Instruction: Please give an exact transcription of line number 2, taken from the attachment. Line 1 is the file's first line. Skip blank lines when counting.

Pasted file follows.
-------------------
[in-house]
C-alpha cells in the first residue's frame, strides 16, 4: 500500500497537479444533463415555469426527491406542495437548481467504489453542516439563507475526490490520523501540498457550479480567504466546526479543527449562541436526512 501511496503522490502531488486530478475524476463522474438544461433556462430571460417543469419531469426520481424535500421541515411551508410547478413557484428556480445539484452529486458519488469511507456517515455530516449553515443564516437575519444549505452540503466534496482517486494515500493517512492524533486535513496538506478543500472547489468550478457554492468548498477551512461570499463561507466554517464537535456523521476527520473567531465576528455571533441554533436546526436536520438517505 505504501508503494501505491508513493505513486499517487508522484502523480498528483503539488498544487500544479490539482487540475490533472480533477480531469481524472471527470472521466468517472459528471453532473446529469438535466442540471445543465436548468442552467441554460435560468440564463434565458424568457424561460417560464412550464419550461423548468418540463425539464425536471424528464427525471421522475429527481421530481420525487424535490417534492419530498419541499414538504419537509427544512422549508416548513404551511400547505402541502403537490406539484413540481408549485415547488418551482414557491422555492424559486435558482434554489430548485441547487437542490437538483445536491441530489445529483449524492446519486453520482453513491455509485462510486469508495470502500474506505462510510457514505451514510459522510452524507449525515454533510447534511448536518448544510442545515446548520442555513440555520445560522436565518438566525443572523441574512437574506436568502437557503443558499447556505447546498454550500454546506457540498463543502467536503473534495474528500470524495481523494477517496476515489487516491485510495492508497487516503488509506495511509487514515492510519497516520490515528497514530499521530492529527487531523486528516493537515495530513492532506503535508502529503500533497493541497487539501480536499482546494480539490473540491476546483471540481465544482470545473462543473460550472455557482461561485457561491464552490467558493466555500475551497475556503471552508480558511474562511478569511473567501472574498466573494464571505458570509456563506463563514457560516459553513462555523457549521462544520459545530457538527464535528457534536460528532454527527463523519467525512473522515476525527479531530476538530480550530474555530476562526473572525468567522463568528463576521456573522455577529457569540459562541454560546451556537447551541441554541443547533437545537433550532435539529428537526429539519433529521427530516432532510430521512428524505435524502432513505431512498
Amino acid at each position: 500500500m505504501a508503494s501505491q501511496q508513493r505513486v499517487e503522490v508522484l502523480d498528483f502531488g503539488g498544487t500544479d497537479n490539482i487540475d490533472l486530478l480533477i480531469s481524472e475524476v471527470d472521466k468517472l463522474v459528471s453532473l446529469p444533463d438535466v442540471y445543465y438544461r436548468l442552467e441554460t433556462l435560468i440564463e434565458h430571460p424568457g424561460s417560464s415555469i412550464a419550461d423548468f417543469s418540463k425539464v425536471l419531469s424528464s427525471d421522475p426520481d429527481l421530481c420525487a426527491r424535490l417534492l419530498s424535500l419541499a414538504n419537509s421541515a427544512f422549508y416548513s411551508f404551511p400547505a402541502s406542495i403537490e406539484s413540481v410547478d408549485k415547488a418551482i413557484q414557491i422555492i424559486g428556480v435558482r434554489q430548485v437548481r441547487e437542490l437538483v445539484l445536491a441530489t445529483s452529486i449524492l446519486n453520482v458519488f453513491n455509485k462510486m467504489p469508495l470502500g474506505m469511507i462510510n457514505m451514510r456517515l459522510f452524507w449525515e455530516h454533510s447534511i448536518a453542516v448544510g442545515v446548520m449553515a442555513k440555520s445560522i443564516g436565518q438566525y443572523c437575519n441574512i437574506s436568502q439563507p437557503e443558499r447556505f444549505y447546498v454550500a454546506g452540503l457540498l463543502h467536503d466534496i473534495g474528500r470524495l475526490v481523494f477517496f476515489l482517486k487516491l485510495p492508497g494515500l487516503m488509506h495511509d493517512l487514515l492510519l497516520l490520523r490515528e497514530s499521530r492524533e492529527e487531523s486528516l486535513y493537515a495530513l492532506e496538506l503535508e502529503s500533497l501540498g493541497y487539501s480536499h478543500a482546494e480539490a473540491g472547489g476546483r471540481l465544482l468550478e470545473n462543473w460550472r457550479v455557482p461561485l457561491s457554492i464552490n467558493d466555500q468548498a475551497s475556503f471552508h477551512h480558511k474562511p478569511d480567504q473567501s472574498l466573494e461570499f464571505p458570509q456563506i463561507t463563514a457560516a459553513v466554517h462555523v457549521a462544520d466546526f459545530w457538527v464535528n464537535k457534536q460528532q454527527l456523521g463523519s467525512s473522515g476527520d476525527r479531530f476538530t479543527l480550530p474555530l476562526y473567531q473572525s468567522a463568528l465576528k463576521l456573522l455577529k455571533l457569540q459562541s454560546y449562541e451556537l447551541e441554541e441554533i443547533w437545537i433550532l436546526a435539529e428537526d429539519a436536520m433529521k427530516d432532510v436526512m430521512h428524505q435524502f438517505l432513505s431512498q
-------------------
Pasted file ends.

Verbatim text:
C-alpha cells in the first residue's frame, strides 16, 4: 500500500497537479444533463415555469426527491406542495437548481467504489453542516439563507475526490490520523501540498457550479480567504466546526479543527449562541436526512 501511496503522490502531488486530478475524476463522474438544461433556462430571460417543469419531469426520481424535500421541515411551508410547478413557484428556480445539484452529486458519488469511507456517515455530516449553515443564516437575519444549505452540503466534496482517486494515500493517512492524533486535513496538506478543500472547489468550478457554492468548498477551512461570499463561507466554517464537535456523521476527520473567531465576528455571533441554533436546526436536520438517505 505504501508503494501505491508513493505513486499517487508522484502523480498528483503539488498544487500544479490539482487540475490533472480533477480531469481524472471527470472521466468517472459528471453532473446529469438535466442540471445543465436548468442552467441554460435560468440564463434565458424568457424561460417560464412550464419550461423548468418540463425539464425536471424528464427525471421522475429527481421530481420525487424535490417534492419530498419541499414538504419537509427544512422549508416548513404551511400547505402541502403537490406539484413540481408549485415547488418551482414557491422555492424559486435558482434554489430548485441547487437542490437538483445536491441530489445529483449524492446519486453520482453513491455509485462510486469508495470502500474506505462510510457514505451514510459522510452524507449525515454533510447534511448536518448544510442545515446548520442555513440555520445560522436565518438566525443572523441574512437574506436568502437557503443558499447556505447546498454550500454546506457540498463543502467536503473534495474528500470524495481523494477517496476515489487516491485510495492508497487516503488509506495511509487514515492510519497516520490515528497514530499521530492529527487531523486528516493537515495530513492532506503535508502529503500533497493541497487539501480536499482546494480539490473540491476546483471540481465544482470545473462543473460550472455557482461561485457561491464552490467558493466555500475551497475556503471552508480558511474562511478569511473567501472574498466573494464571505458570509456563506463563514457560516459553513462555523457549521462544520459545530457538527464535528457534536460528532454527527463523519467525512473522515476525527479531530476538530480550530474555530476562526473572525468567522463568528463576521456573522455577529457569540459562541454560546451556537447551541441554541443547533437545537433550532435539529428537526429539519433529521427530516432532510430521512428524505435524502432513505431512498